Nick Hanauer: Yeah, I think that’s exactly right. There’s no mystery about what a great school looks like. Just go to the best private school in New York City and you know. Just do that, everywhere.

Diane Ravitch: Right, and there’re many of them, and there’re many great public schools. There’re many great public schools, but they are in wealthy communities, where the community is willing to pay the price of having great schools. And we, as a society, are not willing to pay the price of having great schools for all kids. And so, we have a state like Florida, for example, that now has four or five different voucher programs, where the kids are given basically $4 or $5,000 and told, “Go find any school you want.” And there’re no standards whatsoever for the voucher schools in Florida. So they’re going to backwoods religious schools, where they learn their science from the Bible. And I keep thinking, if you really want to prepare kids to live in the twenty-first century, and to be good at whatever it is they want to be, they’re not gonna learn their science from the Bible. You can revere the Bible without considering it to be a science textbook.

Nick Hanauer: I’ve got one final question for you, Diane. You’ve done a lot of good work. Why are you still doing this? Why aren’t you retired?

Diane Ravitch: First of all, I feel I have a lot to make up for. I had years of advocating for high-stakes testing and accountability, and teachers and students have to be held accountable if their scores don’t go up. So I had this awakening about a decade ago, and said, “You know, I’m wrong.” So I have a lot to make up for. But I also just feel very strongly that, as a society, we can’t continue to go in the direction we’re going in now, without losing something that I’ve believed in all my life, which is I grew up revering America. This present moment we live in today, with a president who is openly racist, it’s terrifying. It’s like all of the things I grew up believing are turning out to be at risk, and I want to see the America that I’ve always believed in become good for everybody, and not just for me. Not just for my kids, not just for your kids, but for all the kids. If that sounds corny, maybe it’s ’cause it is.

David Goldstein: Not at all

Nick Hanauer: That’s fantastic.

David Goldstein: I hope you get to see it.

Nick Hanauer: Yeah, as do I

Diane Ravitch: Thank you so much for calling, it’s been a great pleasure.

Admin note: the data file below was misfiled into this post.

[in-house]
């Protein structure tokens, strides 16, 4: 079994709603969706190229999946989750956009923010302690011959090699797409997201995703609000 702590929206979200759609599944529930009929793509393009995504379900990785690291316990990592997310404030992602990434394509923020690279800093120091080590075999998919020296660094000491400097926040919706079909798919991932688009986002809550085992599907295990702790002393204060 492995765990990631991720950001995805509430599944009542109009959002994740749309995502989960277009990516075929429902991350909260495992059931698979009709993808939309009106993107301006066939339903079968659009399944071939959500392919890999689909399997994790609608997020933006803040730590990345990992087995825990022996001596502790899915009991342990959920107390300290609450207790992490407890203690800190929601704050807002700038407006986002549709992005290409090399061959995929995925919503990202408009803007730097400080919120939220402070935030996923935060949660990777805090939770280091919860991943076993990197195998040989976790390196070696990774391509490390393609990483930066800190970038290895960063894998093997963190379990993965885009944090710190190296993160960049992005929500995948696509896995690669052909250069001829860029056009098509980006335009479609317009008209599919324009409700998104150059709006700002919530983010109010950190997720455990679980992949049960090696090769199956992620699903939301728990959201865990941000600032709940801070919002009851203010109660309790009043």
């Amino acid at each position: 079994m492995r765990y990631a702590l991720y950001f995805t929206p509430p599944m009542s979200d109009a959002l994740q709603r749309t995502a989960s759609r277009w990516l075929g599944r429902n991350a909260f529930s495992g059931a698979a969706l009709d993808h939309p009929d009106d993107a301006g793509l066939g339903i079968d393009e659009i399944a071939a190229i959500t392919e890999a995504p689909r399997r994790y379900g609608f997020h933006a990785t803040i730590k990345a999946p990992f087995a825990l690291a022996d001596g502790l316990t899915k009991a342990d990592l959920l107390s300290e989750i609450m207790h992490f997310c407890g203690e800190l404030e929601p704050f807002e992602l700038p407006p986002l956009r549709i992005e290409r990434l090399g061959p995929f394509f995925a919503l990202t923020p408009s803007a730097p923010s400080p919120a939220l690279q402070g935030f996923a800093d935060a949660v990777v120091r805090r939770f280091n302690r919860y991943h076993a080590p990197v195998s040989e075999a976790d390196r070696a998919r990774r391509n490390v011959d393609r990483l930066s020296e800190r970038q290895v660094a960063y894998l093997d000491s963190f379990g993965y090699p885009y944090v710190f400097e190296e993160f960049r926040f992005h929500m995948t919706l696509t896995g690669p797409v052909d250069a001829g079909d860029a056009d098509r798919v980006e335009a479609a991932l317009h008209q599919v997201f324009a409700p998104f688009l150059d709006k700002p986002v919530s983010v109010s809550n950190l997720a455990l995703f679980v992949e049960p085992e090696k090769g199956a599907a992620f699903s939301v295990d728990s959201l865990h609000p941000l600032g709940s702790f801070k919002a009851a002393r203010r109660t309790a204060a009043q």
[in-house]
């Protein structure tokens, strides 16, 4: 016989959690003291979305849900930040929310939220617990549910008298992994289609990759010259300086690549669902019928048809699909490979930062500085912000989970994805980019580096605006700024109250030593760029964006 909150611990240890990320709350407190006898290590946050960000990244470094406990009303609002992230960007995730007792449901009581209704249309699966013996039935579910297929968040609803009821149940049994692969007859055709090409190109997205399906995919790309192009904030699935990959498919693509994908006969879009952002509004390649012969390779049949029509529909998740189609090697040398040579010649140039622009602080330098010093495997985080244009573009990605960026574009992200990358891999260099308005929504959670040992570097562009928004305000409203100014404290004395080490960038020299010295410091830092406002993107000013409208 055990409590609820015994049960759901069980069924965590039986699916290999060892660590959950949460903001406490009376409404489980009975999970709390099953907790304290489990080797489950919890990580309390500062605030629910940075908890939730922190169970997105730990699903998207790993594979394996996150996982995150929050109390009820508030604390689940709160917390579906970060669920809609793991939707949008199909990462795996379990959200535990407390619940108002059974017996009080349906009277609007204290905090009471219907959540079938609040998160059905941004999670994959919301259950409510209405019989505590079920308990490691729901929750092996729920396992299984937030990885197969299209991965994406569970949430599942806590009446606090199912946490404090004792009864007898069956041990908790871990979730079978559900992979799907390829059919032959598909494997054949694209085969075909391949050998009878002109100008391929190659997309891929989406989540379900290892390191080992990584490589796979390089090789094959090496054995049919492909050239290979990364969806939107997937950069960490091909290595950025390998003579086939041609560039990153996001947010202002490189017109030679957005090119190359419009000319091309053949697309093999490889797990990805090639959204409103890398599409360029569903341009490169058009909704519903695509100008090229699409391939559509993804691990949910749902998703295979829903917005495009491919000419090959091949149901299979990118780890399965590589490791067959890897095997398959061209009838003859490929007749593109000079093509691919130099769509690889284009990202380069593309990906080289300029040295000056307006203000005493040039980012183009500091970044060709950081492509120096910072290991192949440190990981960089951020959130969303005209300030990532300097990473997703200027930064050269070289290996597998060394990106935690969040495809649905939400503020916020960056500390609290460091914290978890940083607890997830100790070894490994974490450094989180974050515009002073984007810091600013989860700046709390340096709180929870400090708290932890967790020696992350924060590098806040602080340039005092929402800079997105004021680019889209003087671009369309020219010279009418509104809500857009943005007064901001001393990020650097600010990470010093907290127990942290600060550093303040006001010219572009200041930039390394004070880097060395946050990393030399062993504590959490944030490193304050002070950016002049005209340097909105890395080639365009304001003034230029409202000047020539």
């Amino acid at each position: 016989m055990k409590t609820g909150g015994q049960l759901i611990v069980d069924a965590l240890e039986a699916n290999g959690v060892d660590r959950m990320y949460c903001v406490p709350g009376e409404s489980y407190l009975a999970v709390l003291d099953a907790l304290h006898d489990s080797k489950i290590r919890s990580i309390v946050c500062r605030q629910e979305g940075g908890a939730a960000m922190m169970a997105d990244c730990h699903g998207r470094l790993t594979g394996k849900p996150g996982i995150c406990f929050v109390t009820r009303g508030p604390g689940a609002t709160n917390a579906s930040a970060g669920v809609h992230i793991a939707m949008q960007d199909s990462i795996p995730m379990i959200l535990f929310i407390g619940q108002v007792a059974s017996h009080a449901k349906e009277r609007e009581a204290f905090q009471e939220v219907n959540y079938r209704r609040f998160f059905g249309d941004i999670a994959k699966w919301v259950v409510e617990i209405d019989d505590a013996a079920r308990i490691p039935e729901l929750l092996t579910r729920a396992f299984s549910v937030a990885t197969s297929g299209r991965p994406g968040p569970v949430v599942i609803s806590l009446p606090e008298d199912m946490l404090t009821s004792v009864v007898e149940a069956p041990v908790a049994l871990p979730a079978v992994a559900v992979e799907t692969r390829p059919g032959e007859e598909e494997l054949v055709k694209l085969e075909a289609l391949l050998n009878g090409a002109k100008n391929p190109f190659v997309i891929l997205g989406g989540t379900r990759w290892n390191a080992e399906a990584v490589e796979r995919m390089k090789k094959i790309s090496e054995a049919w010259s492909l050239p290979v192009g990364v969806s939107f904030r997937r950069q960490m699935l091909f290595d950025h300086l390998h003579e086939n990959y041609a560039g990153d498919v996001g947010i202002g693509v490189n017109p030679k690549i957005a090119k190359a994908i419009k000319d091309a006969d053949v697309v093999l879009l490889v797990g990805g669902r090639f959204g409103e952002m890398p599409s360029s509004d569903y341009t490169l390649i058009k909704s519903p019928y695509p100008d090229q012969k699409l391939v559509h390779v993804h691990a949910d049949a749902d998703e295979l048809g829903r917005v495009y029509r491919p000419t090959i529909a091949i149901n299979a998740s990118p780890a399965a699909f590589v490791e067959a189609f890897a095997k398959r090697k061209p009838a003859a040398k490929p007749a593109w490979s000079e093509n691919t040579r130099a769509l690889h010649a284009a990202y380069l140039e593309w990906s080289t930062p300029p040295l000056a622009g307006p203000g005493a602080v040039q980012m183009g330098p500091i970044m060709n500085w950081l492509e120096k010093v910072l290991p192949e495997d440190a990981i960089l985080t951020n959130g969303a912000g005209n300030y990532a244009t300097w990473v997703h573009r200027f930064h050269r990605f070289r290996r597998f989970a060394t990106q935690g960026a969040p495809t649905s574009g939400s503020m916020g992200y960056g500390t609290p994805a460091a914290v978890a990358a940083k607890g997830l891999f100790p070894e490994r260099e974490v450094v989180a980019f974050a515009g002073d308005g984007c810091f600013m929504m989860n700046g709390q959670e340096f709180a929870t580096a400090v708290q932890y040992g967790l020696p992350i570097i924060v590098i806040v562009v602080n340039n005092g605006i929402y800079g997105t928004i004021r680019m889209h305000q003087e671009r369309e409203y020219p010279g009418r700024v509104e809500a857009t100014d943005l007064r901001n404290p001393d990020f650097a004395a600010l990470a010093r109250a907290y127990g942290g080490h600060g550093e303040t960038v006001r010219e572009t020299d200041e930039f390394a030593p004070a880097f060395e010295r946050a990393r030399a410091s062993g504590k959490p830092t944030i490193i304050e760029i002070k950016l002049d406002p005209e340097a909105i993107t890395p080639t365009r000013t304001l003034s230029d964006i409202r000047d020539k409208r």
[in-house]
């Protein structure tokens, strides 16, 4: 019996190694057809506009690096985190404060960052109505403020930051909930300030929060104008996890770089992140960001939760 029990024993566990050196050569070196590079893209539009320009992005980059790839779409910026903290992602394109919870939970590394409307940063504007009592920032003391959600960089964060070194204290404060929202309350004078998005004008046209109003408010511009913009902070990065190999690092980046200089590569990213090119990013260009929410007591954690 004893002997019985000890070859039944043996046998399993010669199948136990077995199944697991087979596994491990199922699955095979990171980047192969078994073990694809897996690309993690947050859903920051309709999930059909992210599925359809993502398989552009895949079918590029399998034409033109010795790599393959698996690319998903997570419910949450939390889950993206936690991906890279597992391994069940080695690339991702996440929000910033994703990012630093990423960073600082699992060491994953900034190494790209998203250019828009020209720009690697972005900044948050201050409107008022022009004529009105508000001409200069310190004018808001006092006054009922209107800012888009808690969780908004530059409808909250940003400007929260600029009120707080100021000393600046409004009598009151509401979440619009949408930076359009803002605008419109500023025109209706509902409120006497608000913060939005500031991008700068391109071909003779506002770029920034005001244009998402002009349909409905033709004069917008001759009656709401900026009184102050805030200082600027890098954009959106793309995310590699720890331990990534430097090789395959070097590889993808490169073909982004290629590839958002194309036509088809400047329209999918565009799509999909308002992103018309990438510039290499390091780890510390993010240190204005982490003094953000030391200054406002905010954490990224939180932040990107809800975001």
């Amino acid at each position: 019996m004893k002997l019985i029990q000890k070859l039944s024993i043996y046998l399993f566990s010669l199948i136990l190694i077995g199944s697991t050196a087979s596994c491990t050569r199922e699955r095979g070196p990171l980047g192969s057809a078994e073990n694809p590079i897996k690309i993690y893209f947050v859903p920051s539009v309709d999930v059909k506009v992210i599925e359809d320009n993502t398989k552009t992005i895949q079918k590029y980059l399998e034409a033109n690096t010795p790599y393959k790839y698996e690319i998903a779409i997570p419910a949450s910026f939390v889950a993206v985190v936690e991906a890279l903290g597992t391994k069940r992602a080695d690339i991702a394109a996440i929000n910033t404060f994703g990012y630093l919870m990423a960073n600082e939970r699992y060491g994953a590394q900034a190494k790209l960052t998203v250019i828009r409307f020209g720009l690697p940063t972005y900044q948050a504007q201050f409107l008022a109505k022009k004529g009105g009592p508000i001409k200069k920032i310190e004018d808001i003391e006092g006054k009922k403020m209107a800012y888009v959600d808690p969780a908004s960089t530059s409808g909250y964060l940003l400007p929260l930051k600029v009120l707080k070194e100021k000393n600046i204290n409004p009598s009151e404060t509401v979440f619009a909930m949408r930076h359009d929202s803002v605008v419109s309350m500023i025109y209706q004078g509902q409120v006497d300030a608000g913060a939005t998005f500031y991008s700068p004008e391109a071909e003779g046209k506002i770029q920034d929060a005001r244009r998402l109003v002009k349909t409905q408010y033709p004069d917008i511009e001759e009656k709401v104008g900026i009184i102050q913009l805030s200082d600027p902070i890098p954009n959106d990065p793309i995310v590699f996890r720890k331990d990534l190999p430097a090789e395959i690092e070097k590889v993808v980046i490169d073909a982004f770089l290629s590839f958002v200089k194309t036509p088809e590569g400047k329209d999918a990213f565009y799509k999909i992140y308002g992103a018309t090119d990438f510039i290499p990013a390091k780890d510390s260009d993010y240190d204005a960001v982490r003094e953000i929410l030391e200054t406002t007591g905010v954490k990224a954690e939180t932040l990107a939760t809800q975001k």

Nick Hanauer: Thank you, thank you so much.

Diane Ravitch: Keep writing and speaking up.

Nick Hanauer: I will, thank you.

Diane Ravitch: Thank you, bye bye.

Nick Hanauer: Bye bye.

David Goldstein: So we’re talking about this, Nick, because you wrote a piece in the July issue of The Atlantic.

Nick Hanauer: Yeah, just to be clear, we wrote a piece.

David Goldstein: We wrote a piece, thank you. We wrote a piece in the July issue.

Nick Hanauer: Took us a year.

David Goldstein: It did.

Nick Hanauer: Brutal.

David Goldstein: Brutal, brutal. Part of the reason why it was so brutal, Nick, was that you were trying to tell the truth, and not burn bridges-

Nick Hanauer: All of my bridges.

David Goldstein: So how are your wealthy friends, who really have long embraced educationism…How are they responding to this critique?

Nick Hanauer: It’s mixed. When the piece went out, we got some criticism from folks who said that this is not a real thing, and that people know this, and stuff like that. But I stand up in front of crowds a lot, and talk about inequality, and I can tell you definitively that the biggest pushback I get is the educationism pushback. That the problem isn’t inequality, that the problem is the damn education system, and if we just had charter schools and no unions that people would get a decent education, and they’d all get good jobs, and we don’t have anything else to worry about. And I think, in the piece, we mentioned that basically all the big foundations-

David Goldstein: Forty out of the fifty largest-

Nick Hanauer: Forty-five, I think-

David Goldstein: Family foundations, make education one of their primary activities, whereas only one…We could find one that mentioned anything about wages or income or poverty.

Nick Hanauer: And clearly, the bigger lever, if you want to make the country work better and, in fact, improve schools, is not so much to invest in new curriculum, but to invest in labor standards and ensure the people are paid well enough to both have a tax base to afford good schools, but also families that are stable enough to make sure their kids can function in school, too.

Some people pushed back. Some surprising people were moved by some of these arguments. And I think it’s a very important argument to get out there. I think it’s very important for people to just face up to the fact that education really is only about 20% of what defines how you’re gonna do in life. Wages, if you’re really honest, are 75 or 80% of the remaining 80%. If you pay people well, and treat them decently, good things happen. And the only thing that prevents that from occurring is power differentials.

David Goldstein: So despite how totally, totally wrong you were on charter schools, I know your heart was always in the right place. But I wanna ask you a question, and I think this sums up another important point. How much do you think you spent, over the years, on education reform?

Nick Hanauer: Oh good god, I have no idea. I mean-

David Goldstein: Millions.